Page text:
As the Chinese government clamps down on the bitcoin mining business, a Chinese logistics company is airlifting 3 metric tons (3.3 tons) of bitcoin mining equipment to Maryland.
CNBC’s senior reporter in Beijing, Eunice Yoon, posted photos on Twitter Monday that seemed to show the equipment packed and ready to be flown. Fenghua International, headquartered in Guangzhou, informed CNBC that it is airlifting 3,000 kilograms (6,600 lbs) of machinery to Maryland.
#China logistics firm in Guangzhou confirms to @CNBC it’s airlifting 3,000kg (6,600lbs) #bitcoin mining machines to Maryland, USA. Fenghua International advertises products delivered to door, tax on both ends cleared. Price per kilo: as low as $9.37! #cryptocurrencies pic.twitter.com/8yUjZjhpkk
— Eunice Yoon (@onlyyoontv) June 21, 2021
The CNBC pictures fit with a growing narrative about bitcoin’s flight from China, but the Fenghua cargo is a relatively modest quantity. The current crackdown on bitcoin mining has resulted in partial bans in a number of regions.
China’s Clamping of Bitcoin Mining
The People’s Bank of China has ordered that all cryptocurrency services, including account opening, transactions, and settlements, be discontinued.
The Central Bank reportedly questioned five banks, including Alipay, as part of the country’s wider crackdown on the industry, and ordered them to abstain from conducting crypto-related business.
Other banks include the Agricultural Bank of China, the China Construction Bank, the Postal Savings Bank of China, and the Industrial Bank.
The Central Bank’s announcement comes amid China’s wider efforts to crack down on the cryptocurrency sector, especially via the mining industry.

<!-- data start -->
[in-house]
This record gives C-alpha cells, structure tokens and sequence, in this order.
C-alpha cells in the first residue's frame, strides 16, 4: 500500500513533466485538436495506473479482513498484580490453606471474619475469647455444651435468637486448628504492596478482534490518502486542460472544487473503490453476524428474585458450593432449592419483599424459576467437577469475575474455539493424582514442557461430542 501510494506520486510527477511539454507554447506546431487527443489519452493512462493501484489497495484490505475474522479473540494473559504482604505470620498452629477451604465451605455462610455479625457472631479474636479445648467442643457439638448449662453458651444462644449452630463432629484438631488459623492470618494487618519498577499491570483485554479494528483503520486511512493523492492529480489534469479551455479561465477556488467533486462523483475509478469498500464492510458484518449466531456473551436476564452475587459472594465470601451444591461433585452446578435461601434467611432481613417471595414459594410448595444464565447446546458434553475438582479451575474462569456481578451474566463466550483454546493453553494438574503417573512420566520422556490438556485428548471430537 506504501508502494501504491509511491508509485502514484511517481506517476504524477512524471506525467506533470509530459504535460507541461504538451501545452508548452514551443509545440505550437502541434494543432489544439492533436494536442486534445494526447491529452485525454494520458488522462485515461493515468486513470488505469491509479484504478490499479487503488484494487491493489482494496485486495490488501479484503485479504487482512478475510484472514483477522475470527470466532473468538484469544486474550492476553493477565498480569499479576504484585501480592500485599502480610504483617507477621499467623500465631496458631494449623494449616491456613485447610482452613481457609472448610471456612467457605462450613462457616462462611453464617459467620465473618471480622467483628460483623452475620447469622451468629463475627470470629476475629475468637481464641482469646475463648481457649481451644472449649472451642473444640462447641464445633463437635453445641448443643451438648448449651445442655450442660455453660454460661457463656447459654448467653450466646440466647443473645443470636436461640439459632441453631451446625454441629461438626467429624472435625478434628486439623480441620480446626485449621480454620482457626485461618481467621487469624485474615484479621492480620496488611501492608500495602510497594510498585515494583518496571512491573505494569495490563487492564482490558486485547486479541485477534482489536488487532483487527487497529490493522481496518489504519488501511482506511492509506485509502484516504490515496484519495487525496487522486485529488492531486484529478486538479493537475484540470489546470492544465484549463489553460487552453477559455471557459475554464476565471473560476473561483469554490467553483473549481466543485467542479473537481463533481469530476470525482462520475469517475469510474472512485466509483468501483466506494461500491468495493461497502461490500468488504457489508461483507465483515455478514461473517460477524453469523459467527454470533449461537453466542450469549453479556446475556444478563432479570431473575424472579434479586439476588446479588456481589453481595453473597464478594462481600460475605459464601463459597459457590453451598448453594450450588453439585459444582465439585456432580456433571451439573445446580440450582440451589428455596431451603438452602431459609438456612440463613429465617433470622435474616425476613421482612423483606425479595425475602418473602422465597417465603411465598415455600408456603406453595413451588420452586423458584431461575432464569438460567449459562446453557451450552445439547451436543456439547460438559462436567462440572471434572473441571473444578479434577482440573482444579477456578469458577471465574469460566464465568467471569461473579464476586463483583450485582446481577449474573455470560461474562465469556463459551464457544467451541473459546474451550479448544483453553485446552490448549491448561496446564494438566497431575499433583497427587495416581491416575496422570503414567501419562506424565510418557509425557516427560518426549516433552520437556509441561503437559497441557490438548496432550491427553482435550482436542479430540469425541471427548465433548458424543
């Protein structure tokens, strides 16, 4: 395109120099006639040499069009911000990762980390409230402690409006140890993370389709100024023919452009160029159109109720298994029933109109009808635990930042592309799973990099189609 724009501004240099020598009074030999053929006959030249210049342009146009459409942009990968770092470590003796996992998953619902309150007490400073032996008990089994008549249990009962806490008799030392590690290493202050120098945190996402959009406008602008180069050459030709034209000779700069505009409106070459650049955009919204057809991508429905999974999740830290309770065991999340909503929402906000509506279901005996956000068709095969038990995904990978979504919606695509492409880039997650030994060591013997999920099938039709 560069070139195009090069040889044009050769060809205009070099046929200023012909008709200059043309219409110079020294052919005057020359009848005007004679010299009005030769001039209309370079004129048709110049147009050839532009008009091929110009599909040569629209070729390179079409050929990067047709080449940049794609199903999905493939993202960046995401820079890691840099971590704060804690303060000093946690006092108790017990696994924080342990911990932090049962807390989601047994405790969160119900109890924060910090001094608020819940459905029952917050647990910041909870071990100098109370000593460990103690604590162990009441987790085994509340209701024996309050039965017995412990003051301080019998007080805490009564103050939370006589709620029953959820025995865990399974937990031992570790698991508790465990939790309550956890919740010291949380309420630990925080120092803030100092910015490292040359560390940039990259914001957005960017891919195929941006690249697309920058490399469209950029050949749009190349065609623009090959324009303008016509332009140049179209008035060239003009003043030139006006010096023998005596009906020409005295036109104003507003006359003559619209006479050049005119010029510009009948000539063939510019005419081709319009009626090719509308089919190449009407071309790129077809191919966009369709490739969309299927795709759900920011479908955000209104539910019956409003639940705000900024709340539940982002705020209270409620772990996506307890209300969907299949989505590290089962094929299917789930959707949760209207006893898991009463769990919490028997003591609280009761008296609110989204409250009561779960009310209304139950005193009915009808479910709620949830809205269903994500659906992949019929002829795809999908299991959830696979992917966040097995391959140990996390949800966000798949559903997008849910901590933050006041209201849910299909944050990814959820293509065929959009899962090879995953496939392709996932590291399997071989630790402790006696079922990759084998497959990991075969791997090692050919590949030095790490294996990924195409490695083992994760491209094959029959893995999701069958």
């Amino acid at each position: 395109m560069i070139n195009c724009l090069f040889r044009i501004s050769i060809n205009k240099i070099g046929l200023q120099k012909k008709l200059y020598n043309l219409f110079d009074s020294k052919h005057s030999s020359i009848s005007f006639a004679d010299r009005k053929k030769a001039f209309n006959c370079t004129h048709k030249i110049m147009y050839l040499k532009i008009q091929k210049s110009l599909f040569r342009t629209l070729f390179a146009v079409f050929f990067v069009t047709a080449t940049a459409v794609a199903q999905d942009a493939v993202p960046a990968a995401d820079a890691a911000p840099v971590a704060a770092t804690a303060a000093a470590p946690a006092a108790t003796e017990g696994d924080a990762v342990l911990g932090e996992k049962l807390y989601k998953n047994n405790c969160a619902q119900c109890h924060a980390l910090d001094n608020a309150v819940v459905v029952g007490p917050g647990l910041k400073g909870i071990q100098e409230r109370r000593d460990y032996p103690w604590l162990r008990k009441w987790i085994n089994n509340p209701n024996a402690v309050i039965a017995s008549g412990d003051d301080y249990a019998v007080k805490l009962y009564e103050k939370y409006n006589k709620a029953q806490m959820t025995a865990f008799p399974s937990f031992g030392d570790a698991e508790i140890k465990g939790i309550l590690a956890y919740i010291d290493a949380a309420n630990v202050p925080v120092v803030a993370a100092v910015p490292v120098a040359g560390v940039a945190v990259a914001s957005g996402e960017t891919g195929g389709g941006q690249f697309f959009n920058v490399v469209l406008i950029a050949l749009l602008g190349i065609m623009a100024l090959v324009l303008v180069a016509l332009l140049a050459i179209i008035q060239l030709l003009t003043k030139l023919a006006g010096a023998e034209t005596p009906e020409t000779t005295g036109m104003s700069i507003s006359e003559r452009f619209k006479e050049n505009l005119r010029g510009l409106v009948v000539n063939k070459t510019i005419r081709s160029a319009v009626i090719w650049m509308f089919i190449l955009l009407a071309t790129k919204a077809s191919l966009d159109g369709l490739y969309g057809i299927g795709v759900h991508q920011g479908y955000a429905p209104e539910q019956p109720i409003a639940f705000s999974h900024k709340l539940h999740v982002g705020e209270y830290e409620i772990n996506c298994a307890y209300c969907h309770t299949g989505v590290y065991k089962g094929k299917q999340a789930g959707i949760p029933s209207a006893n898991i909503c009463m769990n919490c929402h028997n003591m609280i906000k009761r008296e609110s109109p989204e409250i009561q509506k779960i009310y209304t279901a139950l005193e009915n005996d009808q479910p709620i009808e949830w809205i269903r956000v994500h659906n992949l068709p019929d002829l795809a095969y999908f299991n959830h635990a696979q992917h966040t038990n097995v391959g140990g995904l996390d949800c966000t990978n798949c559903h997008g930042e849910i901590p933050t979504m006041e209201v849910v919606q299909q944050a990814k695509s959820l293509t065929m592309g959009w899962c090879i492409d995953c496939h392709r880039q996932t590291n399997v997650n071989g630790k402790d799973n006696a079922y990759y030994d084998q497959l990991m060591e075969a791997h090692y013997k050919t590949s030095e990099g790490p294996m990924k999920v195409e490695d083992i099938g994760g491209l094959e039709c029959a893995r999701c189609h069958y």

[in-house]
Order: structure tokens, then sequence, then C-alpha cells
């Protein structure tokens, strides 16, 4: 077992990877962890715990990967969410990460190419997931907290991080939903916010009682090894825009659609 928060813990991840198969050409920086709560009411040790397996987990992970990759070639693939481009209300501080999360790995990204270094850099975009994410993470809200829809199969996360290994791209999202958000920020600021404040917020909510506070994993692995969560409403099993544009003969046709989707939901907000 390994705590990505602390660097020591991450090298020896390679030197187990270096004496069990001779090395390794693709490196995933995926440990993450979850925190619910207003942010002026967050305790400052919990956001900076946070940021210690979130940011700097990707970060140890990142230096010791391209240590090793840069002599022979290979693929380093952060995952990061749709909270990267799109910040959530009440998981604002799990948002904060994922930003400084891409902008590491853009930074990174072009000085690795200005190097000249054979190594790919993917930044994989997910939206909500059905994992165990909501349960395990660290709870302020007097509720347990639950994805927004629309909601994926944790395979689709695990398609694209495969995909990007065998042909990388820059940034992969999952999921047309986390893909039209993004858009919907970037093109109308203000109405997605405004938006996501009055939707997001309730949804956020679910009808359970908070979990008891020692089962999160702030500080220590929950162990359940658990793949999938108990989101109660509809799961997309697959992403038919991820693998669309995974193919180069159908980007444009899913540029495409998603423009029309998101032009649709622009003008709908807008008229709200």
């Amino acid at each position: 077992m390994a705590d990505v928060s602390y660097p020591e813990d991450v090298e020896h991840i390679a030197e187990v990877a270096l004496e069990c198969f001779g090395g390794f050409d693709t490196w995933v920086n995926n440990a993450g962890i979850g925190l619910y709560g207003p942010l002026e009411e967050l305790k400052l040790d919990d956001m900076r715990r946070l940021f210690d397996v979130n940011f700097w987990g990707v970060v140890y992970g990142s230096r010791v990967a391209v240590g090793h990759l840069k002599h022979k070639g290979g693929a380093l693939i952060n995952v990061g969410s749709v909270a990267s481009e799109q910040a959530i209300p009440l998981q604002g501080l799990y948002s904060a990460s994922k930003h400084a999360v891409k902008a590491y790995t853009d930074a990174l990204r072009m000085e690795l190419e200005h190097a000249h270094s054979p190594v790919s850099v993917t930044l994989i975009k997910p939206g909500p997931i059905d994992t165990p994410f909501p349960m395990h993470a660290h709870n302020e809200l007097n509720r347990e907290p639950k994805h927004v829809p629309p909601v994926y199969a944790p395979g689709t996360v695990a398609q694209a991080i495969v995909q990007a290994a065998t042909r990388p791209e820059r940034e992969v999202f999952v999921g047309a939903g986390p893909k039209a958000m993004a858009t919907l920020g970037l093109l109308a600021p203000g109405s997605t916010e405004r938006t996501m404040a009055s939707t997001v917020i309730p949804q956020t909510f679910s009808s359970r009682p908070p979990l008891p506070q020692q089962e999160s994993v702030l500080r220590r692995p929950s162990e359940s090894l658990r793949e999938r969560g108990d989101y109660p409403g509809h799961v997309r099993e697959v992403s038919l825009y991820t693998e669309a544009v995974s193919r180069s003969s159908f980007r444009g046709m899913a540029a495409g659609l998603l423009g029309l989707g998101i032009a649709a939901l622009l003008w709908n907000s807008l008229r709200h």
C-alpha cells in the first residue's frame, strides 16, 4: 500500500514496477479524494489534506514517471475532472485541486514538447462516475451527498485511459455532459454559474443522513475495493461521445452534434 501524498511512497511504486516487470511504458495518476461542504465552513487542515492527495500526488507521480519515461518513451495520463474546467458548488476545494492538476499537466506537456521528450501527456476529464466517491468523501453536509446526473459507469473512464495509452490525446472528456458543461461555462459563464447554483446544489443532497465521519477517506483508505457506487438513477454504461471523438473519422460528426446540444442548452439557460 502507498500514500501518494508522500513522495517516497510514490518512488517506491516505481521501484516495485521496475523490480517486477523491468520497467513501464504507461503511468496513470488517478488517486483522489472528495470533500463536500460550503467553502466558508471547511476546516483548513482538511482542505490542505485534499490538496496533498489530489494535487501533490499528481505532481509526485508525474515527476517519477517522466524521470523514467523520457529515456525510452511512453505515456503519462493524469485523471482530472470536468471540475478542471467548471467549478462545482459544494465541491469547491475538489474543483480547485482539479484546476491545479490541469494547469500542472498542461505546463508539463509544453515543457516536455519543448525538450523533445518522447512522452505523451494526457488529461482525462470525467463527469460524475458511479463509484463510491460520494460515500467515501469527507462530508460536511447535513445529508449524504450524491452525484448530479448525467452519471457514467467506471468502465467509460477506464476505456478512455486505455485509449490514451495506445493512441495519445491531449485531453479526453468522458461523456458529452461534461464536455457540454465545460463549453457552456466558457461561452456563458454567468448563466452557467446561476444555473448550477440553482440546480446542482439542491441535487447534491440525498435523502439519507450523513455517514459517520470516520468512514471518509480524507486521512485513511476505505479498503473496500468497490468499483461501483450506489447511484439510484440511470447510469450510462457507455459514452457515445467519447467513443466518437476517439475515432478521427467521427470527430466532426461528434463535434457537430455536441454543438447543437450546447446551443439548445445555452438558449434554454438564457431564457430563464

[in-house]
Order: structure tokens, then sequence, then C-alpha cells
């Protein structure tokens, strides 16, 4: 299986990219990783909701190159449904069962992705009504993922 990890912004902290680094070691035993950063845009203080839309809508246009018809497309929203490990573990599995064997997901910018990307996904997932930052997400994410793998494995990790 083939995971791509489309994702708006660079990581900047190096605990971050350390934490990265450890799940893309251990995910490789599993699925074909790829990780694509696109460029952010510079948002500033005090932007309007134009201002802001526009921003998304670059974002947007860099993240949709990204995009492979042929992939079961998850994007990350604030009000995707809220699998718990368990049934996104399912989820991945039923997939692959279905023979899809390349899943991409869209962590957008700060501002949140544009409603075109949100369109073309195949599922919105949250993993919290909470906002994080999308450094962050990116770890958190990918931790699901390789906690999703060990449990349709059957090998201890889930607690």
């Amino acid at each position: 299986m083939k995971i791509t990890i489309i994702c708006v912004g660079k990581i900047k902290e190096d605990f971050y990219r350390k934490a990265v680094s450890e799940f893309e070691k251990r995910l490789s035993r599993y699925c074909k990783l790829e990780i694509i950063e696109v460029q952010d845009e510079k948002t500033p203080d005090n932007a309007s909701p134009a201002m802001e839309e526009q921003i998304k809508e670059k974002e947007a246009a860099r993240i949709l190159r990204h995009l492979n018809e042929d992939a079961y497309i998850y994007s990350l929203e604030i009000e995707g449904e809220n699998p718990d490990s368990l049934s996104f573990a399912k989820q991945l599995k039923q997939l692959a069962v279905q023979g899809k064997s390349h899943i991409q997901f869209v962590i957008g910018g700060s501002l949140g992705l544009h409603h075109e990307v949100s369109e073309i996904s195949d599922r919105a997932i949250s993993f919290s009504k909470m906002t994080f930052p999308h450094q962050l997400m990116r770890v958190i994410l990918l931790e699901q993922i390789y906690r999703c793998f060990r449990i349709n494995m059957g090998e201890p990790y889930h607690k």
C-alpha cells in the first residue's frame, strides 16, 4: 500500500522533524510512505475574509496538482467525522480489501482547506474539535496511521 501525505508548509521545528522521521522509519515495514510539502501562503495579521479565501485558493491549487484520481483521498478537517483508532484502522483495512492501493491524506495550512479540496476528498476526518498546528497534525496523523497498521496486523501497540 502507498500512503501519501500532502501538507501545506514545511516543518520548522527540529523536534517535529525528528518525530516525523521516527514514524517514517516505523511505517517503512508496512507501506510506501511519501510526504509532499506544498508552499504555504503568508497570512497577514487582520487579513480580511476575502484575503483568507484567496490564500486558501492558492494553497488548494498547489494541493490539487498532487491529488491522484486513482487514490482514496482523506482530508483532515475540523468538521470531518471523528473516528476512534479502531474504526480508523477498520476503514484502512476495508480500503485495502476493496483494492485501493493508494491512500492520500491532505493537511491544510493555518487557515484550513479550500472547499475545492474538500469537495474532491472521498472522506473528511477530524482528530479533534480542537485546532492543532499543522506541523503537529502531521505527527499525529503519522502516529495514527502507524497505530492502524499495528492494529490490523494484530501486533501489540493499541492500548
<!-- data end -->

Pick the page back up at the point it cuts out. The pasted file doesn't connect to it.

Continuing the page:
One of the most serious crackdowns occurred in China’s Sichuan province, which is known for its Bitcoin mining.
After Sichuan ordered energy providers to stop supplying power to mining farms in the province, hash rates of some of the largest Bitcoin mining pools in China have fallen by up to 37%.
Many of the miners in these pools use Sichuan’s plentiful hydroelectric power, making Chinese mining pools an important part of the global crypto economy.
Cryptocurrency mining pools are groups of people that pool their computing resources to mine cryptocurrency. The energy firms were sent a closure notice that specified 26 mining pools in Sichuan province.
Bitcoin Mining’s Future
Chinese officials are clamping down on cryptocurrencies this year in order to reduce energy usage and achieve their climate objectives, dispersing miners.
Miners are rapidly emigrating to areas like Texas, South Dakota, and Canada, igniting a mass movement that will have ramifications for the developing industry as well as the new towns that will house it.
There are also concerns regarding the capacity of local electricity networks. For transactions and other tasks like generating fresh cryptocurrency supply, digital currencies need a lot of computer power.
To keep the systems operating, a lot of energy is required – typically measured in gigawatts, or 1 billion watts. The more a cryptocurrency system expands, the more energy it consumes.